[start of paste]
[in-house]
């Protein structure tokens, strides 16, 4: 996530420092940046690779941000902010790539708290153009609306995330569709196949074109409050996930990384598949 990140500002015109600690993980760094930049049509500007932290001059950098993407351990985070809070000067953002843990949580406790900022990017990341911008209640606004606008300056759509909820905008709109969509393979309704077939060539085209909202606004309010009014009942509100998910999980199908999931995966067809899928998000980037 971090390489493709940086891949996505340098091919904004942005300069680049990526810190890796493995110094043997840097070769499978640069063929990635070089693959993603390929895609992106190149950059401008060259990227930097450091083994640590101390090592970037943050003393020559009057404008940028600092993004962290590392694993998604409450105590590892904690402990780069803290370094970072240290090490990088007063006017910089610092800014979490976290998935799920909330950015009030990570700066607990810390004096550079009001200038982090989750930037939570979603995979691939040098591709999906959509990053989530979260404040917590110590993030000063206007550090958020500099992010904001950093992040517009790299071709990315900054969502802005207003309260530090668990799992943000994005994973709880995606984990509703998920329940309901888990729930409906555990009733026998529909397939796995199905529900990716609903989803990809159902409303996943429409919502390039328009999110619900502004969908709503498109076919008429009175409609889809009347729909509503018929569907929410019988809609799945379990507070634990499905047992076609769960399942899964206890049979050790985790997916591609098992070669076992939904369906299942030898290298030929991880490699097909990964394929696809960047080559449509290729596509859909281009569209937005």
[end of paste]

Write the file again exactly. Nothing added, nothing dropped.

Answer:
[in-house]
């Protein structure tokens, strides 16, 4: 996530420092940046690779941000902010790539708290153009609306995330569709196949074109409050996930990384598949 990140500002015109600690993980760094930049049509500007932290001059950098993407351990985070809070000067953002843990949580406790900022990017990341911008209640606004606008300056759509909820905008709109969509393979309704077939060539085209909202606004309010009014009942509100998910999980199908999931995966067809899928998000980037 971090390489493709940086891949996505340098091919904004942005300069680049990526810190890796493995110094043997840097070769499978640069063929990635070089693959993603390929895609992106190149950059401008060259990227930097450091083994640590101390090592970037943050003393020559009057404008940028600092993004962290590392694993998604409450105590590892904690402990780069803290370094970072240290090490990088007063006017910089610092800014979490976290998935799920909330950015009030990570700066607990810390004096550079009001200038982090989750930037939570979603995979691939040098591709999906959509990053989530979260404040917590110590993030000063206007550090958020500099992010904001950093992040517009790299071709990315900054969502802005207003309260530090668990799992943000994005994973709880995606984990509703998920329940309901888990729930409906555990009733026998529909397939796995199905529900990716609903989803990809159902409303996943429409919502390039328009999110619900502004969908709503498109076919008429009175409609889809009347729909509503018929569907929410019988809609799945379990507070634990499905047992076609769960399942899964206890049979050790985790997916591609098992070669076992939904369906299942030898290298030929991880490699097909990964394929696809960047080559449509290729596509859909281009569209937005």